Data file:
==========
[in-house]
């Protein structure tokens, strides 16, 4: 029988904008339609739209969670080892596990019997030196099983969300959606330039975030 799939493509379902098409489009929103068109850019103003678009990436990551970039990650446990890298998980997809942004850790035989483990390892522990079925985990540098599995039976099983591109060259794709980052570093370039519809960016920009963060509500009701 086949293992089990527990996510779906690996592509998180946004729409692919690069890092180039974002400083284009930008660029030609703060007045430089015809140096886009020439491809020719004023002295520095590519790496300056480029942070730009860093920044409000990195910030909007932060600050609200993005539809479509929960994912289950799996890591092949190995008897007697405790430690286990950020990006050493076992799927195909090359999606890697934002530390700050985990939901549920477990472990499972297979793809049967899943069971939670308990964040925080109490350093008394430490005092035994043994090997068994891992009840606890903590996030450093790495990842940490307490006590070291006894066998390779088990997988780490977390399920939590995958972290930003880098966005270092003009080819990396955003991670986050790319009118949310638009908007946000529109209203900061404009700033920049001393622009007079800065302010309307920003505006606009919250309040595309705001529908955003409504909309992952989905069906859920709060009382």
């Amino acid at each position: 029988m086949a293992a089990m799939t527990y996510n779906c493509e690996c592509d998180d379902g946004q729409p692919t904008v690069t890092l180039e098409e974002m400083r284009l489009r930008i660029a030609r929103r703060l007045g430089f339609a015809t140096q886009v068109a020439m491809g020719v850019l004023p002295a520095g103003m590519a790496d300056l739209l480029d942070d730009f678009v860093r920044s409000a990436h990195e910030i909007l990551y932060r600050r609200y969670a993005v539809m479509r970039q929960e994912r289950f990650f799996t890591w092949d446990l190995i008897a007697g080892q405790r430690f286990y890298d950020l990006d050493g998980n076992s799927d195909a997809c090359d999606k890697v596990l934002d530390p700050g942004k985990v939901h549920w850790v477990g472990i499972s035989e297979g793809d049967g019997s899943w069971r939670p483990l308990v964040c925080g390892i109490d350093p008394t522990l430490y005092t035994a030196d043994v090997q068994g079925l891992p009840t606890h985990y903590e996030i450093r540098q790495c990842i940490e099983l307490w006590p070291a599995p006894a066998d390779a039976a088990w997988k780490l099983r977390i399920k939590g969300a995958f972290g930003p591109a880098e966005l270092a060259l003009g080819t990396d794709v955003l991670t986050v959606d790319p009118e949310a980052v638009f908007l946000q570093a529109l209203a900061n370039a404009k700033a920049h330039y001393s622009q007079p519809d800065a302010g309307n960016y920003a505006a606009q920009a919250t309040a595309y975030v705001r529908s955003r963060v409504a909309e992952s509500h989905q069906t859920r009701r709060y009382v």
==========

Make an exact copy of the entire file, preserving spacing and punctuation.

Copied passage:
[in-house]
């Protein structure tokens, strides 16, 4: 029988904008339609739209969670080892596990019997030196099983969300959606330039975030 799939493509379902098409489009929103068109850019103003678009990436990551970039990650446990890298998980997809942004850790035989483990390892522990079925985990540098599995039976099983591109060259794709980052570093370039519809960016920009963060509500009701 086949293992089990527990996510779906690996592509998180946004729409692919690069890092180039974002400083284009930008660029030609703060007045430089015809140096886009020439491809020719004023002295520095590519790496300056480029942070730009860093920044409000990195910030909007932060600050609200993005539809479509929960994912289950799996890591092949190995008897007697405790430690286990950020990006050493076992799927195909090359999606890697934002530390700050985990939901549920477990472990499972297979793809049967899943069971939670308990964040925080109490350093008394430490005092035994043994090997068994891992009840606890903590996030450093790495990842940490307490006590070291006894066998390779088990997988780490977390399920939590995958972290930003880098966005270092003009080819990396955003991670986050790319009118949310638009908007946000529109209203900061404009700033920049001393622009007079800065302010309307920003505006606009919250309040595309705001529908955003409504909309992952989905069906859920709060009382």
């Amino acid at each position: 029988m086949a293992a089990m799939t527990y996510n779906c493509e690996c592509d998180d379902g946004q729409p692919t904008v690069t890092l180039e098409e974002m400083r284009l489009r930008i660029a030609r929103r703060l007045g430089f339609a015809t140096q886009v068109a020439m491809g020719v850019l004023p002295a520095g103003m590519a790496d300056l739209l480029d942070d730009f678009v860093r920044s409000a990436h990195e910030i909007l990551y932060r600050r609200y969670a993005v539809m479509r970039q929960e994912r289950f990650f799996t890591w092949d446990l190995i008897a007697g080892q405790r430690f286990y890298d950020l990006d050493g998980n076992s799927d195909a997809c090359d999606k890697v596990l934002d530390p700050g942004k985990v939901h549920w850790v477990g472990i499972s035989e297979g793809d049967g019997s899943w069971r939670p483990l308990v964040c925080g390892i109490d350093p008394t522990l430490y005092t035994a030196d043994v090997q068994g079925l891992p009840t606890h985990y903590e996030i450093r540098q790495c990842i940490e099983l307490w006590p070291a599995p006894a066998d390779a039976a088990w997988k780490l099983r977390i399920k939590g969300a995958f972290g930003p591109a880098e966005l270092a060259l003009g080819t990396d794709v955003l991670t986050v959606d790319p009118e949310a980052v638009f908007l946000q570093a529109l209203a900061n370039a404009k700033a920049h330039y001393s622009q007079p519809d800065a302010g309307n960016y920003a505006a606009q920009a919250t309040a595309y975030v705001r529908s955003r963060v409504a909309e992952s509500h989905q069906t859920r009701r709060y009382v």